A Catholic prelate has called on the government to intensify the effort to end child labor in the country.
Daet Bishop Rex Andrew Alarcon, chairman of the Catholic Bishops’ Conference of the Philippines Episcopal Commission on Youth, issued the call in reaction to the October 2019 survey of the Philippine Statistics Authority (PSA) saying of the 1.4 million Filipinos working as “kasambahays” in the country, about 4 percent or more than 40,000 are child domestic workers aged below 18 years old.
The survey also showed that less than 1 percent or about 5,000 of the child domestic workers are below 15 years old.
“This is a very sad and unfortunate reality for our children. While it may be a complex situation, indeed government and all sectors of society must strive to end this unfortunate situation as it opens children to further exploitation,” said Alarcon in an interview Sunday.
“Again, we need to intensify efforts to protect the most vulnerable, especially children. And to continue to work for their safety and well-being,” he added.
Father Melvin Castro, former executive secretary of the CBCP Episcopal Commission on Family and Life, blamed poverty for child labor.
“Poor families accept any kind of work, at any age, in order to survive. Hence, the real issue is addressing poverty,” he said.
Castro said the current economic downturn caused by the pandemic further worsens the situation.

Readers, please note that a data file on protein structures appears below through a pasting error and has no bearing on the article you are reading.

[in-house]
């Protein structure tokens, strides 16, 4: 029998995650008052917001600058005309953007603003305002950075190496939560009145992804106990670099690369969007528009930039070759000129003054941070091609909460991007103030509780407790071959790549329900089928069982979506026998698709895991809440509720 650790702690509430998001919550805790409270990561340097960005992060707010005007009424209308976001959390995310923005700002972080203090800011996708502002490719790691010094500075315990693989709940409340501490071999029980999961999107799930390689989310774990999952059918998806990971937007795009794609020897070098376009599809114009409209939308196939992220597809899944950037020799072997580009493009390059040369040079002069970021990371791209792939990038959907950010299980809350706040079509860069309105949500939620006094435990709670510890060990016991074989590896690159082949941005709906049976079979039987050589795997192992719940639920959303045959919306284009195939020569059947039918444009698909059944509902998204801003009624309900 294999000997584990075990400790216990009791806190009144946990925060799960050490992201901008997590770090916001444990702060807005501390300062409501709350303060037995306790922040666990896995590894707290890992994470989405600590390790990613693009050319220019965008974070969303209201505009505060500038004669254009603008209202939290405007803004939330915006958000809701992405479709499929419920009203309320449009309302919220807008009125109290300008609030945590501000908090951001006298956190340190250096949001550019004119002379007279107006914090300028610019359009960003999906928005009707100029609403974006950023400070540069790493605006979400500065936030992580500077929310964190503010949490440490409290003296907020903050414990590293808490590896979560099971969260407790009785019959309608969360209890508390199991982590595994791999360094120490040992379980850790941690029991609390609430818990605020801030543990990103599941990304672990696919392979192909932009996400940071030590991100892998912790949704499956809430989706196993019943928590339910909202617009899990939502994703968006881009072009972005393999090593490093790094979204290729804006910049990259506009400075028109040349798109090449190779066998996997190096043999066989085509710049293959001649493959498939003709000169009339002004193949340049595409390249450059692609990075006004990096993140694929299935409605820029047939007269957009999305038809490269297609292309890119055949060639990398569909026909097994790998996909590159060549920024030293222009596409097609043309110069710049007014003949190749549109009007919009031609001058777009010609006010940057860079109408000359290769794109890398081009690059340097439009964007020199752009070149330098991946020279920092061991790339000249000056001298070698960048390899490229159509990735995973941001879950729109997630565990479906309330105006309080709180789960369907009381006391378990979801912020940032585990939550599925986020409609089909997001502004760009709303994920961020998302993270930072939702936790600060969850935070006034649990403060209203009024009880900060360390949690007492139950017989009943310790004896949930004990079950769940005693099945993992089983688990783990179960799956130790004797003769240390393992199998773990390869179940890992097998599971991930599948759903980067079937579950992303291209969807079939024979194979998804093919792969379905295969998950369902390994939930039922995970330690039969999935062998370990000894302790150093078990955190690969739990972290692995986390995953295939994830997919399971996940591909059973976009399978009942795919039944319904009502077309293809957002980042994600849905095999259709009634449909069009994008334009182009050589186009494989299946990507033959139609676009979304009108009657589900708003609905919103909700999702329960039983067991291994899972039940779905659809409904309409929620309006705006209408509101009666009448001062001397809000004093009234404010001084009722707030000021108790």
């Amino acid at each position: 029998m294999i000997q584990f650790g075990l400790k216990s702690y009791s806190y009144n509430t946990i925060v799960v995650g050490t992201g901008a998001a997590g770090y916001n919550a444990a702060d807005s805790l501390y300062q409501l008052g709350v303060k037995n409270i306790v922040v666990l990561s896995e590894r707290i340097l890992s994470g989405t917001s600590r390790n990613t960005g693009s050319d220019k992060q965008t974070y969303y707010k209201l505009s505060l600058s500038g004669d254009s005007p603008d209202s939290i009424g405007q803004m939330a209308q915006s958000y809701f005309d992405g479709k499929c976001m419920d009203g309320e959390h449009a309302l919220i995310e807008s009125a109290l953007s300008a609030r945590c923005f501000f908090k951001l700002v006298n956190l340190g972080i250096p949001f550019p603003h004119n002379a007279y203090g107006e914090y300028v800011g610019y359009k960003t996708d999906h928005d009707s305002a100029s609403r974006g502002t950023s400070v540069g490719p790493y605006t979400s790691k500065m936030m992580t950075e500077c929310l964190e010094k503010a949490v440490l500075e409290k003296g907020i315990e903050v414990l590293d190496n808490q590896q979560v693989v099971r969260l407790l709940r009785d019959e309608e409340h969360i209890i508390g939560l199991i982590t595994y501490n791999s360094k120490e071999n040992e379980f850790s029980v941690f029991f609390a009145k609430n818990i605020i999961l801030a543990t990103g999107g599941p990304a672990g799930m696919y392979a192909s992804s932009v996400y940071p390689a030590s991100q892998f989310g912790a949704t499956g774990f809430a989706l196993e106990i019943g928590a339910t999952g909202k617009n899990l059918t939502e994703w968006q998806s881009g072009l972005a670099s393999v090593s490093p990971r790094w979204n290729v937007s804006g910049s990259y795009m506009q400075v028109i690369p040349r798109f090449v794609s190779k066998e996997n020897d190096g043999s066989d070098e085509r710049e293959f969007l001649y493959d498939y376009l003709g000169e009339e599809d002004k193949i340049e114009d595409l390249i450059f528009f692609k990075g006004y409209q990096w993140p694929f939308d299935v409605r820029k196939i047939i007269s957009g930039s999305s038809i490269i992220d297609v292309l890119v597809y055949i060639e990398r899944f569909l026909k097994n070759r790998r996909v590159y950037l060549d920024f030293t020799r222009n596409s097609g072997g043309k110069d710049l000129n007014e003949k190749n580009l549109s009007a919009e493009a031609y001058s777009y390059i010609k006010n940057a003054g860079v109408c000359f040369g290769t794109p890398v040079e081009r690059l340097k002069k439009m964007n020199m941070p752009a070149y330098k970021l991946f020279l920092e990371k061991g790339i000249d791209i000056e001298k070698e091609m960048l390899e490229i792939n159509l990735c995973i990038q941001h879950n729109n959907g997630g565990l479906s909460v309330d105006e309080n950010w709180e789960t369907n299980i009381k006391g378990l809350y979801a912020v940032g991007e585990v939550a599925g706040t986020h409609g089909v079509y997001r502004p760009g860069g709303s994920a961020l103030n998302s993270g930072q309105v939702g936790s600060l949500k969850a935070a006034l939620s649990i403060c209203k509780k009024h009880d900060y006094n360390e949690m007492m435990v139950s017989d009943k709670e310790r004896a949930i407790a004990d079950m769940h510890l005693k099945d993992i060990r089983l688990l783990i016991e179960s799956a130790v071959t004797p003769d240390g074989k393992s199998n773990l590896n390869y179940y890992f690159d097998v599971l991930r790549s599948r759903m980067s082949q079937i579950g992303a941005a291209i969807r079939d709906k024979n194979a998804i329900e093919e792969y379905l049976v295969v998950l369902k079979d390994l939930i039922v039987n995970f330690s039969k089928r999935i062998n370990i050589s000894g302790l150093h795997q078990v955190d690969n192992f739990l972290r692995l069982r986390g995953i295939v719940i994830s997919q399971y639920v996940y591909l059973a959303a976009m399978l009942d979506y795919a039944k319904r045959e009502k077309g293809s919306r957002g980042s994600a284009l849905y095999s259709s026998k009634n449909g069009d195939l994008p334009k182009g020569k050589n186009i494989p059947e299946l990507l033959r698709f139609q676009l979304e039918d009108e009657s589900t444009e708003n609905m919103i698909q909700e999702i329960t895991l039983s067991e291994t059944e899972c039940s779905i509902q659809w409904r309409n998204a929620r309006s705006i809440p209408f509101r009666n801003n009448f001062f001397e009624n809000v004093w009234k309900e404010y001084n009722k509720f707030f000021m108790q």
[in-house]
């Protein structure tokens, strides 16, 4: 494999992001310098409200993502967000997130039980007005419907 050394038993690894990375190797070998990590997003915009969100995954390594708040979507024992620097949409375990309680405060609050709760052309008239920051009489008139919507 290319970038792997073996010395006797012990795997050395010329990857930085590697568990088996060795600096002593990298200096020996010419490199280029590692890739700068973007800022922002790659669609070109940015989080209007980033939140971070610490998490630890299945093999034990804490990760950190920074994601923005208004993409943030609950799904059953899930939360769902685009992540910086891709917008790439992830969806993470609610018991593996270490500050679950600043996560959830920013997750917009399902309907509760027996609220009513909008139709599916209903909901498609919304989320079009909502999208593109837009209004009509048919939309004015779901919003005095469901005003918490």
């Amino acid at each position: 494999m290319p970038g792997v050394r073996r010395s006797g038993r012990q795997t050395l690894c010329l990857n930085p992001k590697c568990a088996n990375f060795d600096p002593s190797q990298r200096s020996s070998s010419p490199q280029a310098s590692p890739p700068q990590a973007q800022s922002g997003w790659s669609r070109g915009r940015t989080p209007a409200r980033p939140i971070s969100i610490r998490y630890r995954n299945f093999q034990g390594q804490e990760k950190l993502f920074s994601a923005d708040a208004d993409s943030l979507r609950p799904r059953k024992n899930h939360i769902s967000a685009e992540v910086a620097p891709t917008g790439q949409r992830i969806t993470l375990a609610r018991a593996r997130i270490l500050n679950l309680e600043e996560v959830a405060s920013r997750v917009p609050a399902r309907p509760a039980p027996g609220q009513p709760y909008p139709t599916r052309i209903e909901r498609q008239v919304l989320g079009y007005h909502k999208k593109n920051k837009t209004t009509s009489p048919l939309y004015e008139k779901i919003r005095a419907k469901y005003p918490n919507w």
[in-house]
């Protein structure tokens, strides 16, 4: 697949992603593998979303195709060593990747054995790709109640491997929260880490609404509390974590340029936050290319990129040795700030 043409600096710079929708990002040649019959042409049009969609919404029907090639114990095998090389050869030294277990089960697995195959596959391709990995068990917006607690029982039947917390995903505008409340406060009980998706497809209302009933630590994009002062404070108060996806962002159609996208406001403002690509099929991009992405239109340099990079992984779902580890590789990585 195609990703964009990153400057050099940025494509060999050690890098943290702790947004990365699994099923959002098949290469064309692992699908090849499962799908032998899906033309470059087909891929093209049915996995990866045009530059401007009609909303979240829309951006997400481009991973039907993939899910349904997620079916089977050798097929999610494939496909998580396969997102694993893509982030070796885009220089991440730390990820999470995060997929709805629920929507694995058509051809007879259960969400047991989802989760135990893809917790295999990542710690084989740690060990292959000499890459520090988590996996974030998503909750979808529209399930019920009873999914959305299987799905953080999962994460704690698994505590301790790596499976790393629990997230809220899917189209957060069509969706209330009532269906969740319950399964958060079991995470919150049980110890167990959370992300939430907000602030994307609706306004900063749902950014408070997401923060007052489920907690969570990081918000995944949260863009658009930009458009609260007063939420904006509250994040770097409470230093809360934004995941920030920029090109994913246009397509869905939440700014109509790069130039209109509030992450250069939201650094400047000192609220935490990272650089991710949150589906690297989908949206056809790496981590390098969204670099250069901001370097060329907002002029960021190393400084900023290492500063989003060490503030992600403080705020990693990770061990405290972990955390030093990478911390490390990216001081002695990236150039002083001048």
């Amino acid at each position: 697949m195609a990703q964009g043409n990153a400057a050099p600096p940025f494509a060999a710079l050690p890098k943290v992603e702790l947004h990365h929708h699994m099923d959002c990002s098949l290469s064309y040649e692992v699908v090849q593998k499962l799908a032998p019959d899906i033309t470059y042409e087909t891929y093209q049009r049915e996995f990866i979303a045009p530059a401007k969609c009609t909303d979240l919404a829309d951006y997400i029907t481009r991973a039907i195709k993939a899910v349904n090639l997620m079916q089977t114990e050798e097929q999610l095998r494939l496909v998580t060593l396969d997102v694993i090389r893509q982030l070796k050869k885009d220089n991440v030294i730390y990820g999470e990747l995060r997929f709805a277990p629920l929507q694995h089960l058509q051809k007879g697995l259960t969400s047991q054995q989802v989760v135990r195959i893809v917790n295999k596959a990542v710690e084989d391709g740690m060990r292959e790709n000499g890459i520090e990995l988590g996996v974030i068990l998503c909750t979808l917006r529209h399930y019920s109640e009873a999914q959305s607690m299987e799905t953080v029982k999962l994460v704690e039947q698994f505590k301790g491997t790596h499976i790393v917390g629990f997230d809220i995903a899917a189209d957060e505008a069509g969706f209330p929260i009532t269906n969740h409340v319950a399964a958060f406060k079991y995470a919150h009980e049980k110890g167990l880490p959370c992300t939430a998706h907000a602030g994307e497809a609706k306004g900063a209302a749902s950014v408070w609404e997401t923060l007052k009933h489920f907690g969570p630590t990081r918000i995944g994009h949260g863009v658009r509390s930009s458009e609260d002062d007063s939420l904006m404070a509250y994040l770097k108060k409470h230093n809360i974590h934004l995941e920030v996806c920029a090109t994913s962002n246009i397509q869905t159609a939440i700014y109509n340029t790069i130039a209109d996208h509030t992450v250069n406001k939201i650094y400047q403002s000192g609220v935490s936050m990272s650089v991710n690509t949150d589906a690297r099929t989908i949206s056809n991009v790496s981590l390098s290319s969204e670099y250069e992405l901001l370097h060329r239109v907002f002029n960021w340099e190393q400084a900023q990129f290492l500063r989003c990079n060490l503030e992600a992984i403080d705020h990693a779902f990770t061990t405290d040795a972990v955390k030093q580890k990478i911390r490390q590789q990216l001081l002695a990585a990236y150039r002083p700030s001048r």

“We need all sectors of society to extend a helping hand, to protect especially the most vulnerable,” he said.
The Department of Labor and Employment (DOLE’s) Bureau of Workers with Special Concerns (BWSC) Director Karina Perida-Trayvilla lasr week reminded the public that the Kasambahay Law strictly prohibits employing minors, or those who are below 15 years old, as domestic workers because it is considered a clear form of child labor and exploitation.
Republic Act No. 10361 or the Kasambahay Law states that it is unlawful to employ children under the age of 15. It is also illegal to withhold their wages and benefits and require them to make deposits for loss or damaged items in the household, and placing them on debt bondage.
“If employers are proven guilty of employing minors as kasambahay, they can be penalized with a fine ranging from P10,000 to P40,000. These penalties are on top of the civil and criminal charges that can be filed against the employers under the R.A. 9231 or the act on the elimination of the worst forms of child labor,” Trayvilla said.